On February 27, 2006 Canada made history by publicly interviewing a candidate who had been nominated for the Supreme Court of Canada. In a television forum lasting more than 3 hours, The Honourable Justice Mr. Marshall E. Rothstein of Manitoba openly reviewed his personal and career biography followed by a period of questioning by a number of prominent Canadians.
Mr. Rothstein defined the role of a judge and indicated that it is important that he bring to the bench his ability to apply the law to cases without allowing his own personal feelings to get in the way. Others had previously lauded him for the wisdom that he has displayed throughout a long career in the field of law. This process caused me to begin thinking about how objectivity, personal values and justice are linked.
Teenagers often tell me that they don't like to have others judge the way they dress or talk or behave. They want to be accepted exactly the way they are at the time. Adults also frequently come for therapy sessions indicating that they have never felt loved - only judged.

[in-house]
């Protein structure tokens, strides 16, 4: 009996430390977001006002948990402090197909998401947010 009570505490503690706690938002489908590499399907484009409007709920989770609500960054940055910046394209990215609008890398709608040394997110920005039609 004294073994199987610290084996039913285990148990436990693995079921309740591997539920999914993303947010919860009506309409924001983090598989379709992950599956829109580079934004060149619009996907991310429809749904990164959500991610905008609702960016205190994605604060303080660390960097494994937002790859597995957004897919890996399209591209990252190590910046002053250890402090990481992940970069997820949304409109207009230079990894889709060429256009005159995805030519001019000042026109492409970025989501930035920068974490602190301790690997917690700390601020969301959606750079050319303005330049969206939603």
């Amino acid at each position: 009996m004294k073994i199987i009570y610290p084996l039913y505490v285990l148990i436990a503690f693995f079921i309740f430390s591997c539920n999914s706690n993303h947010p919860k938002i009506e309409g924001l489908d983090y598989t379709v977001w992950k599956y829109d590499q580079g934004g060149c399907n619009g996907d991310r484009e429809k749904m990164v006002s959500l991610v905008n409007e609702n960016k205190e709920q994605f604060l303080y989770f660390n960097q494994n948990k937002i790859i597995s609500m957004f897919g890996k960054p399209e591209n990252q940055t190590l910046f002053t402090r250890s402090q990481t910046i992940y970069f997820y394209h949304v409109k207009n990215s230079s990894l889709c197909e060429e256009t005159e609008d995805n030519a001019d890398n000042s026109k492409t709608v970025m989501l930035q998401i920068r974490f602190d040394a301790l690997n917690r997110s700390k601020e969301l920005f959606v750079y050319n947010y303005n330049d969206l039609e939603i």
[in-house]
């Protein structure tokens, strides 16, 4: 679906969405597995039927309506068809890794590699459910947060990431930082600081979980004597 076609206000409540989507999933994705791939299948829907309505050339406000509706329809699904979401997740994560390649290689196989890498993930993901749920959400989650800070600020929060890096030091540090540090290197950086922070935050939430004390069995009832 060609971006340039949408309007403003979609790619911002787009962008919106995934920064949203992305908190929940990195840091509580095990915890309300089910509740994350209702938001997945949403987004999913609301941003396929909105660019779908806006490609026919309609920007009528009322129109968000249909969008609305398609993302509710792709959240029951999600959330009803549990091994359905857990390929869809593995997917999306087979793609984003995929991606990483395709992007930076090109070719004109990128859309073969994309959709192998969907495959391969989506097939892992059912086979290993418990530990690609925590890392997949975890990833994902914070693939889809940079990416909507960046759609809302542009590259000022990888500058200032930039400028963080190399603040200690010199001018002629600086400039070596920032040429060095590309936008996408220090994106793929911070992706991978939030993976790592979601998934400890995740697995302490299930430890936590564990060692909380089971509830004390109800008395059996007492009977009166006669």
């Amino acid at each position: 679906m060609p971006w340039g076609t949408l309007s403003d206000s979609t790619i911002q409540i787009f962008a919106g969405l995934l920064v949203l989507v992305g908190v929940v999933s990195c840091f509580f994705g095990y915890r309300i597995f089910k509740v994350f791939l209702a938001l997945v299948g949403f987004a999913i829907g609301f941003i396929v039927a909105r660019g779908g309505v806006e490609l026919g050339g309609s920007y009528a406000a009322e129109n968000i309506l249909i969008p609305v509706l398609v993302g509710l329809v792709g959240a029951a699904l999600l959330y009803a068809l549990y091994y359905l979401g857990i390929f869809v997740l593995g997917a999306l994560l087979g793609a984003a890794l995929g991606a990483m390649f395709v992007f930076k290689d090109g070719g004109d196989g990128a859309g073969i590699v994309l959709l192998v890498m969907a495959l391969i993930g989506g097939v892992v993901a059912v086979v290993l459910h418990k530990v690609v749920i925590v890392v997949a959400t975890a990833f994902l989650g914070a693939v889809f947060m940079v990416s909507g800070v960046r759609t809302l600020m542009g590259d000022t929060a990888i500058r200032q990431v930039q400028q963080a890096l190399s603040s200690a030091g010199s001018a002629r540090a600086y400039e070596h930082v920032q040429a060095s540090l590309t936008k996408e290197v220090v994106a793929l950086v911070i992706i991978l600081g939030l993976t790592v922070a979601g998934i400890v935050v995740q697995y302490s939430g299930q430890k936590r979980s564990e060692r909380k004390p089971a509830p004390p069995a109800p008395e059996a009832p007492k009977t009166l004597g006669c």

I find it interesting that we live in a society that often advocates for a non-judgmental environment and yet every aspect of our lives is judged in one way or another. Perhaps the problem lies in whether we feel it is our behaviors or our personhood that is being judged and whether or not this is done in a fair manner.
The older I get, the easier it is for me to laugh about some of the crazy choices I have made in the past. Things that once were very important to me I now judge as being immature or frivolous. I believe that the most important judgment we have on earth is the one we place on ourselves. Psychologists work with individuals to help them view themselves as creative and valuable individuals and not as defeated or unworthy people.
Justice Rothstein will be judging Canadian issues and we will be judging him! I hope that he has confidence in his own ability because there is no way that everyone will agree with his decisions - despite his wisdom.